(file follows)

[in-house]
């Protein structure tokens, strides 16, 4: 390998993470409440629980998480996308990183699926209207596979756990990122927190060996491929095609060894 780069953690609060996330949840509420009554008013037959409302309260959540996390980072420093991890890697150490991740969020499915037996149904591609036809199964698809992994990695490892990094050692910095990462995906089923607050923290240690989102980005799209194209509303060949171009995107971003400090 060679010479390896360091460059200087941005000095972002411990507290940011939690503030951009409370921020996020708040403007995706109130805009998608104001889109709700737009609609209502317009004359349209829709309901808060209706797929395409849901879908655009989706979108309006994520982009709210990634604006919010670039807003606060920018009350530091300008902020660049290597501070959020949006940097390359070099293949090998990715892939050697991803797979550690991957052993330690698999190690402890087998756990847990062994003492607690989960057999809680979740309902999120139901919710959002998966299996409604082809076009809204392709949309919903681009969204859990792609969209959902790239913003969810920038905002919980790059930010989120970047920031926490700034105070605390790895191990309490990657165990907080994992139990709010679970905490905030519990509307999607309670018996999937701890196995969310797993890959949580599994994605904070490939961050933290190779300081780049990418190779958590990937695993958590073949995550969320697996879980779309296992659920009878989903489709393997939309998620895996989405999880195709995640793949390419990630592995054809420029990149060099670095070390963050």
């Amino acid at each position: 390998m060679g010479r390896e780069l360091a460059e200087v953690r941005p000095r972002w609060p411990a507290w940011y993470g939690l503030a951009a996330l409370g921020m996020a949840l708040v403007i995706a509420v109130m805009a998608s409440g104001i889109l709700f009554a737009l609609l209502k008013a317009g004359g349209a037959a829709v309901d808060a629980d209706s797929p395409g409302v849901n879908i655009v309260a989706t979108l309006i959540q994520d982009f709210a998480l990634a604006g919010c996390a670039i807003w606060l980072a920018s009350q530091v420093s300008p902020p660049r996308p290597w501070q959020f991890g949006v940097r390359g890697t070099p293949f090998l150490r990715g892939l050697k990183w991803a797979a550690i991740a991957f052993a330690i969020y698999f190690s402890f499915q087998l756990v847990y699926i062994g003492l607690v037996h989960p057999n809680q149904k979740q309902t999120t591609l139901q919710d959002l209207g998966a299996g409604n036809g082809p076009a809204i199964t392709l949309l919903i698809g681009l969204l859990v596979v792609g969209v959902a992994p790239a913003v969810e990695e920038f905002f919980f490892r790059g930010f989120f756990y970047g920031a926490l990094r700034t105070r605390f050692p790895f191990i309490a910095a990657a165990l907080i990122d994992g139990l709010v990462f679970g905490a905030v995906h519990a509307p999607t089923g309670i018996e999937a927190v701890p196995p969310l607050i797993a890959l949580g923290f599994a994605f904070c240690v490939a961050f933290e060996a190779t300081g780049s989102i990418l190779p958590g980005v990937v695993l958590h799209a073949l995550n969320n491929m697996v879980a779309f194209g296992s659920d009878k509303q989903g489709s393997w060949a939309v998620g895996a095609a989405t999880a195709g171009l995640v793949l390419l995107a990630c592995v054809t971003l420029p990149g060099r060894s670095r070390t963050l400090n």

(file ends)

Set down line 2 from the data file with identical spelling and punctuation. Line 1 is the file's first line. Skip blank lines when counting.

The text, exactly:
């Protein structure tokens, strides 16, 4: 390998993470409440629980998480996308990183699926209207596979756990990122927190060996491929095609060894 780069953690609060996330949840509420009554008013037959409302309260959540996390980072420093991890890697150490991740969020499915037996149904591609036809199964698809992994990695490892990094050692910095990462995906089923607050923290240690989102980005799209194209509303060949171009995107971003400090 060679010479390896360091460059200087941005000095972002411990507290940011939690503030951009409370921020996020708040403007995706109130805009998608104001889109709700737009609609209502317009004359349209829709309901808060209706797929395409849901879908655009989706979108309006994520982009709210990634604006919010670039807003606060920018009350530091300008902020660049290597501070959020949006940097390359070099293949090998990715892939050697991803797979550690991957052993330690698999190690402890087998756990847990062994003492607690989960057999809680979740309902999120139901919710959002998966299996409604082809076009809204392709949309919903681009969204859990792609969209959902790239913003969810920038905002919980790059930010989120970047920031926490700034105070605390790895191990309490990657165990907080994992139990709010679970905490905030519990509307999607309670018996999937701890196995969310797993890959949580599994994605904070490939961050933290190779300081780049990418190779958590990937695993958590073949995550969320697996879980779309296992659920009878989903489709393997939309998620895996989405999880195709995640793949390419990630592995054809420029990149060099670095070390963050």